|4.2||182 Ratings | 154 Reviews|
Durham Tourism And Travel Guide
10.2° C / 50.3° F
March to May
2 to 3 Days
Newcastle International Airport
Tourism in Durham encompasses a variety of local attractions and places to visit that travelers can choose from. With a number of ancient ruins, museums, gardens, theatres, historical buildings and events, the city of Durham in North England gives you a picturesque experience of the English countryside, lovely outdoors and scenic coasts, all within close proximity to local villages and towns with an assortment of activities to explore and places to visit.
From going back in time whilst sightseeing, enjoying the peace and quiet of the Durham coastline or cycling your way through the adventurous walking & cycling routes, visiting Durham will be a memory you’ll cherish forever. Here’s a travel guide to help you get around in Durham.
How to Reach
Situated 264 miles from London, Durham has two airports in close proximity, one at Newcastle and other at Durham Tees Valley, of which we recommend the Newcastle International Airport. There are a number of flights from Delhi, Mumbai, Chennai, and Bengaluru to Newcastle Airport.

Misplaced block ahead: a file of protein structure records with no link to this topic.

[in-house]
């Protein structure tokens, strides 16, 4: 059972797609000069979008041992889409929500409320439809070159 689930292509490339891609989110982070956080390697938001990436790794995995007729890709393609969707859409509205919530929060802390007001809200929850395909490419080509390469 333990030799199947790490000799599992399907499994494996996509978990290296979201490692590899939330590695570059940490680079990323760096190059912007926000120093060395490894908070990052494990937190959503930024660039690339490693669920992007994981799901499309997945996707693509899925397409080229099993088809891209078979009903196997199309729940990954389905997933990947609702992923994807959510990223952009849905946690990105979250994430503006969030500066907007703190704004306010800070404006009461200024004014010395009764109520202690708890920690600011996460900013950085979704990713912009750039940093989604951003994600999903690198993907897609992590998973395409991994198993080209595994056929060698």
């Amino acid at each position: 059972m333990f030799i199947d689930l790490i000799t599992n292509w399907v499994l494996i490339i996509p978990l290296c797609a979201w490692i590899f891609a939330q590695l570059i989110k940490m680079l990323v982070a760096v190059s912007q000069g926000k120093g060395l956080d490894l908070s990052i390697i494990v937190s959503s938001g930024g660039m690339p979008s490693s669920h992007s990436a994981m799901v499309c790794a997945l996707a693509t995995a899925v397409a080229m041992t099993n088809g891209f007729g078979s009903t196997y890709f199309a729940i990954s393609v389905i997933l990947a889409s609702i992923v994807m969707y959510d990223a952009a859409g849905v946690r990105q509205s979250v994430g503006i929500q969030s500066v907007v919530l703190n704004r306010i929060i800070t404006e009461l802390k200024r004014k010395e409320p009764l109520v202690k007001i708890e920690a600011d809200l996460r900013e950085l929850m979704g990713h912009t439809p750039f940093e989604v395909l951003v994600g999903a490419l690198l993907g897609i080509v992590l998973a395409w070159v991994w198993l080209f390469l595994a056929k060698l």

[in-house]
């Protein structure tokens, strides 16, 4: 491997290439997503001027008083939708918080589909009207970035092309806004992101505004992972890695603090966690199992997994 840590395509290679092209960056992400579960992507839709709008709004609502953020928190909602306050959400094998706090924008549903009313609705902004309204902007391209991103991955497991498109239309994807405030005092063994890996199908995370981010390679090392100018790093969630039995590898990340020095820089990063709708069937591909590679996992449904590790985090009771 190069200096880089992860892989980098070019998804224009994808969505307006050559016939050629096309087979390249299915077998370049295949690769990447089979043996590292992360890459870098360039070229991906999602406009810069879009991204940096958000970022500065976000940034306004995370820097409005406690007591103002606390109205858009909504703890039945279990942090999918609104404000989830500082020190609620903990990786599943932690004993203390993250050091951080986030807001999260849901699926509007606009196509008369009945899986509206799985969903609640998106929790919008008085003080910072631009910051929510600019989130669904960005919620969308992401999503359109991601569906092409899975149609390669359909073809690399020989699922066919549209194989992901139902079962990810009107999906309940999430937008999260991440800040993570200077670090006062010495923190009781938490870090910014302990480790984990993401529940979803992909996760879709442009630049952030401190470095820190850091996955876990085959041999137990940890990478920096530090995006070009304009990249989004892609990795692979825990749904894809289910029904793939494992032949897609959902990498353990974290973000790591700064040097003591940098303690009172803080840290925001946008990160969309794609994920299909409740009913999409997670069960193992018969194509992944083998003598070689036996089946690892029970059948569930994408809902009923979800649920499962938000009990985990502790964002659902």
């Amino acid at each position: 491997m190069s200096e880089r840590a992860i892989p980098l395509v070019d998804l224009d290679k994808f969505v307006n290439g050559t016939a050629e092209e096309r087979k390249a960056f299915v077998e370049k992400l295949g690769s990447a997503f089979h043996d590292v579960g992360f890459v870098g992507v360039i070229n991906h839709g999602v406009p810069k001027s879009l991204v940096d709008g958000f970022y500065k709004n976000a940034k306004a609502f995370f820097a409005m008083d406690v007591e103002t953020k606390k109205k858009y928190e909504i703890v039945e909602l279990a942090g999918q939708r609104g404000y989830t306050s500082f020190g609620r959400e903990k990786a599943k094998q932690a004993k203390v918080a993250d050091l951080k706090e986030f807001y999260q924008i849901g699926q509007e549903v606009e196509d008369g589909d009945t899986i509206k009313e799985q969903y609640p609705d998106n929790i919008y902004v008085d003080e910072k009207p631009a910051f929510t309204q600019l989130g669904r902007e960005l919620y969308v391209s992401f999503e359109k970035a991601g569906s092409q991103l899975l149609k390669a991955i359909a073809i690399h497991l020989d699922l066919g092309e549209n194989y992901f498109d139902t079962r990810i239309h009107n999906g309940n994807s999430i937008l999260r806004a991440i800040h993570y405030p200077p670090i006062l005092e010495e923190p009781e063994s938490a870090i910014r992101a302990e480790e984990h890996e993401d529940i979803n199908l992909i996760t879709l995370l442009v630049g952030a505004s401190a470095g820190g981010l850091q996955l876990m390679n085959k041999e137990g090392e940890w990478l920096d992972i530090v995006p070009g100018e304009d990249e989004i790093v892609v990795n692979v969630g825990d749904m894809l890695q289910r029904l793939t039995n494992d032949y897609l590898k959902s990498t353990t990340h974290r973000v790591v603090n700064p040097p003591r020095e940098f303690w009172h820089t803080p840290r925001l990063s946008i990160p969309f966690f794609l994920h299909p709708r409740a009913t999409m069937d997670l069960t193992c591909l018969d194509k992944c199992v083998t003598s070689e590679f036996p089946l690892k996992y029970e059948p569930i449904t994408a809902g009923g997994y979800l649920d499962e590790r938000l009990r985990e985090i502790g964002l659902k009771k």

The distance between Newcastle and Durham is roughly 13 miles. Durham Rail Station is located on the east coast mainline and serves a number of routes across the country. The average train journey between Newcastle and Durham is 20 minutes, with the fastest train reaching in 11 minutes.
There are 3 buses a day between Newcastle and Durham with an average travel time of 35 minutes. On weekdays, the National Express runs three buses departing in the morning with two at breakfast time and the third before noon. Buses from Newcastle depart from the Eldon Square Bus Station. Self-driving or taking a cab are other means of traveling to Durham.